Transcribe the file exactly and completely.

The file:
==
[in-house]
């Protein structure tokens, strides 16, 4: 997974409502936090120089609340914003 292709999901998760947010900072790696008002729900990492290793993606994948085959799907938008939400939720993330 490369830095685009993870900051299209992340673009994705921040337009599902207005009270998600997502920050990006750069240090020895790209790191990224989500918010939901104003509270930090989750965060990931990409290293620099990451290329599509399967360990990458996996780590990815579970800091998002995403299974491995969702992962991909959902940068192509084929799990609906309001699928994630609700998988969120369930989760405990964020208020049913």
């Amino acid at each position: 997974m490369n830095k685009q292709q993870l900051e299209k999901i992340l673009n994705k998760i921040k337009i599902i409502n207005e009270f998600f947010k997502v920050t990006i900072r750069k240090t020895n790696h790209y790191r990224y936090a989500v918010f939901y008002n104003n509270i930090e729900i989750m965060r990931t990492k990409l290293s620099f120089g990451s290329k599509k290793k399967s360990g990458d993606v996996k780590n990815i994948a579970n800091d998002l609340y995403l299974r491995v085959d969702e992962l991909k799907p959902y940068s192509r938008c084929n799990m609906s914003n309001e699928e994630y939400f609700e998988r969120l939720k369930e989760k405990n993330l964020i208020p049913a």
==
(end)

[in-house]
């Protein structure tokens, strides 16, 4: 997974409502936090120089609340914003 292709999901998760947010900072790696008002729900990492290793993606994948085959799907938008939400939720993330 490369830095685009993870900051299209992340673009994705921040337009599902207005009270998600997502920050990006750069240090020895790209790191990224989500918010939901104003509270930090989750965060990931990409290293620099990451290329599509399967360990990458996996780590990815579970800091998002995403299974491995969702992962991909959902940068192509084929799990609906309001699928994630609700998988969120369930989760405990964020208020049913």
């Amino acid at each position: 997974m490369n830095k685009q292709q993870l900051e299209k999901i992340l673009n994705k998760i921040k337009i599902i409502n207005e009270f998600f947010k997502v920050t990006i900072r750069k240090t020895n790696h790209y790191r990224y936090a989500v918010f939901y008002n104003n509270i930090e729900i989750m965060r990931t990492k990409l290293s620099f120089g990451s290329k599509k290793k399967s360990g990458d993606v996996k780590n990815i994948a579970n800091d998002l609340y995403l299974r491995v085959d969702e992962l991909k799907p959902y940068s192509r938008c084929n799990m609906s914003n309001e699928e994630y939400f609700e998988r969120l939720k369930e989760k405990n993330l964020i208020p049913a």